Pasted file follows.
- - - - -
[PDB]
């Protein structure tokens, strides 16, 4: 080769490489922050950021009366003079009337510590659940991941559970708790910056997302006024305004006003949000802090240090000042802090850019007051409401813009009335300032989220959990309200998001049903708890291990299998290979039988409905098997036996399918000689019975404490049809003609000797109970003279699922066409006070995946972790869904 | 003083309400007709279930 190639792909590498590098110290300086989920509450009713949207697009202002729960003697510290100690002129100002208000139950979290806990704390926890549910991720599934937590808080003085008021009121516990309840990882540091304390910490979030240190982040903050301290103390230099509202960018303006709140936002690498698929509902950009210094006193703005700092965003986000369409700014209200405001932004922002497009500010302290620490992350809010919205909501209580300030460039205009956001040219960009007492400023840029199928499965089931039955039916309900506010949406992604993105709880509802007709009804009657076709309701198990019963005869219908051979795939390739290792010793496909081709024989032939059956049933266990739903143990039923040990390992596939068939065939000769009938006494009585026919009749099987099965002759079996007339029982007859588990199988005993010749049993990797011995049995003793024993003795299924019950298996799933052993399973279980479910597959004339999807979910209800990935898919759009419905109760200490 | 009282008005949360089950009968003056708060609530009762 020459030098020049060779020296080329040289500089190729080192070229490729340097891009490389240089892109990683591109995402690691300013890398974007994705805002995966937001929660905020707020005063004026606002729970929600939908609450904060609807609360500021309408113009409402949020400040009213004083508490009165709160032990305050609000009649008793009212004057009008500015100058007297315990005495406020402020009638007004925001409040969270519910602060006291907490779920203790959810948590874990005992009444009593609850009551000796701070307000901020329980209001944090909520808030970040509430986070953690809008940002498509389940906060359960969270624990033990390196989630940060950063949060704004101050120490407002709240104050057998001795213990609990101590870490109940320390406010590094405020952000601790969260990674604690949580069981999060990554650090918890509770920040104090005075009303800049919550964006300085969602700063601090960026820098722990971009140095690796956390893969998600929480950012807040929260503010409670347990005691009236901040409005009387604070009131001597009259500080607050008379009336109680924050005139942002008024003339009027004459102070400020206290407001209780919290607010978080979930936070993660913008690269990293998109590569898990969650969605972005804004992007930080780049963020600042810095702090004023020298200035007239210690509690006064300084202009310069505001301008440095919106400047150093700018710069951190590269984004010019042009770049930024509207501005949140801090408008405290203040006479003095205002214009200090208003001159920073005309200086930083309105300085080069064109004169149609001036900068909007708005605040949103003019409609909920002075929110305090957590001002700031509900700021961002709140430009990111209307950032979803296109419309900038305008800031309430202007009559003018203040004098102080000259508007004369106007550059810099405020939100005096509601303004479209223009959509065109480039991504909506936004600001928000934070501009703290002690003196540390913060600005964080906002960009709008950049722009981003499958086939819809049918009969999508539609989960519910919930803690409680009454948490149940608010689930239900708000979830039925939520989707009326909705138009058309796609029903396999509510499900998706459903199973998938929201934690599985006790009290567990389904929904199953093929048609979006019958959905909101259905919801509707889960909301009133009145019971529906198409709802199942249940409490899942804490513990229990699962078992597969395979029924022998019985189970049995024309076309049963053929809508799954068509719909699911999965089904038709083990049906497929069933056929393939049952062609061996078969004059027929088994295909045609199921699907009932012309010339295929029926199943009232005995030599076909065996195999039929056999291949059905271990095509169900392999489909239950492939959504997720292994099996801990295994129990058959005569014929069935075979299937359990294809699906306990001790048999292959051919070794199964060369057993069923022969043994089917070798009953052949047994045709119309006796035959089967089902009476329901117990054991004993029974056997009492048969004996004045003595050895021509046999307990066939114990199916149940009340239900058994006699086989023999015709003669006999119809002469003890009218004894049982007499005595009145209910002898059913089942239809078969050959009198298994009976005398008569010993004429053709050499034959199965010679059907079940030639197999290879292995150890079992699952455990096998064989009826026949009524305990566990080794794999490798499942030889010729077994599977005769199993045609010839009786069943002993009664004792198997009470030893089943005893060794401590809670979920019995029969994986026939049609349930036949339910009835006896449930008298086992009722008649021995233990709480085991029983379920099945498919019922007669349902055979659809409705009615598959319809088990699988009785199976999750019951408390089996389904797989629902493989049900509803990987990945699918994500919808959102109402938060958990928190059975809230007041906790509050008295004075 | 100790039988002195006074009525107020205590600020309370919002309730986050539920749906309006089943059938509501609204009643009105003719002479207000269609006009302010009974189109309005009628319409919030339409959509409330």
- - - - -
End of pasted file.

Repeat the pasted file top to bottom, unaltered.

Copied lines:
[PDB]
């Protein structure tokens, strides 16, 4: 080769490489922050950021009366003079009337510590659940991941559970708790910056997302006024305004006003949000802090240090000042802090850019007051409401813009009335300032989220959990309200998001049903708890291990299998290979039988409905098997036996399918000689019975404490049809003609000797109970003279699922066409006070995946972790869904 | 003083309400007709279930 190639792909590498590098110290300086989920509450009713949207697009202002729960003697510290100690002129100002208000139950979290806990704390926890549910991720599934937590808080003085008021009121516990309840990882540091304390910490979030240190982040903050301290103390230099509202960018303006709140936002690498698929509902950009210094006193703005700092965003986000369409700014209200405001932004922002497009500010302290620490992350809010919205909501209580300030460039205009956001040219960009007492400023840029199928499965089931039955039916309900506010949406992604993105709880509802007709009804009657076709309701198990019963005869219908051979795939390739290792010793496909081709024989032939059956049933266990739903143990039923040990390992596939068939065939000769009938006494009585026919009749099987099965002759079996007339029982007859588990199988005993010749049993990797011995049995003793024993003795299924019950298996799933052993399973279980479910597959004339999807979910209800990935898919759009419905109760200490 | 009282008005949360089950009968003056708060609530009762 020459030098020049060779020296080329040289500089190729080192070229490729340097891009490389240089892109990683591109995402690691300013890398974007994705805002995966937001929660905020707020005063004026606002729970929600939908609450904060609807609360500021309408113009409402949020400040009213004083508490009165709160032990305050609000009649008793009212004057009008500015100058007297315990005495406020402020009638007004925001409040969270519910602060006291907490779920203790959810948590874990005992009444009593609850009551000796701070307000901020329980209001944090909520808030970040509430986070953690809008940002498509389940906060359960969270624990033990390196989630940060950063949060704004101050120490407002709240104050057998001795213990609990101590870490109940320390406010590094405020952000601790969260990674604690949580069981999060990554650090918890509770920040104090005075009303800049919550964006300085969602700063601090960026820098722990971009140095690796956390893969998600929480950012807040929260503010409670347990005691009236901040409005009387604070009131001597009259500080607050008379009336109680924050005139942002008024003339009027004459102070400020206290407001209780919290607010978080979930936070993660913008690269990293998109590569898990969650969605972005804004992007930080780049963020600042810095702090004023020298200035007239210690509690006064300084202009310069505001301008440095919106400047150093700018710069951190590269984004010019042009770049930024509207501005949140801090408008405290203040006479003095205002214009200090208003001159920073005309200086930083309105300085080069064109004169149609001036900068909007708005605040949103003019409609909920002075929110305090957590001002700031509900700021961002709140430009990111209307950032979803296109419309900038305008800031309430202007009559003018203040004098102080000259508007004369106007550059810099405020939100005096509601303004479209223009959509065109480039991504909506936004600001928000934070501009703290002690003196540390913060600005964080906002960009709008950049722009981003499958086939819809049918009969999508539609989960519910919930803690409680009454948490149940608010689930239900708000979830039925939520989707009326909705138009058309796609029903396999509510499900998706459903199973998938929201934690599985006790009290567990389904929904199953093929048609979006019958959905909101259905919801509707889960909301009133009145019971529906198409709802199942249940409490899942804490513990229990699962078992597969395979029924022998019985189970049995024309076309049963053929809508799954068509719909699911999965089904038709083990049906497929069933056929393939049952062609061996078969004059027929088994295909045609199921699907009932012309010339295929029926199943009232005995030599076909065996195999039929056999291949059905271990095509169900392999489909239950492939959504997720292994099996801990295994129990058959005569014929069935075979299937359990294809699906306990001790048999292959051919070794199964060369057993069923022969043994089917070798009953052949047994045709119309006796035959089967089902009476329901117990054991004993029974056997009492048969004996004045003595050895021509046999307990066939114990199916149940009340239900058994006699086989023999015709003669006999119809002469003890009218004894049982007499005595009145209910002898059913089942239809078969050959009198298994009976005398008569010993004429053709050499034959199965010679059907079940030639197999290879292995150890079992699952455990096998064989009826026949009524305990566990080794794999490798499942030889010729077994599977005769199993045609010839009786069943002993009664004792198997009470030893089943005893060794401590809670979920019995029969994986026939049609349930036949339910009835006896449930008298086992009722008649021995233990709480085991029983379920099945498919019922007669349902055979659809409705009615598959319809088990699988009785199976999750019951408390089996389904797989629902493989049900509803990987990945699918994500919808959102109402938060958990928190059975809230007041906790509050008295004075 | 100790039988002195006074009525107020205590600020309370919002309730986050539920749906309006089943059938509501609204009643009105003719002479207000269609006009302010009974189109309005009628319409919030339409959509409330």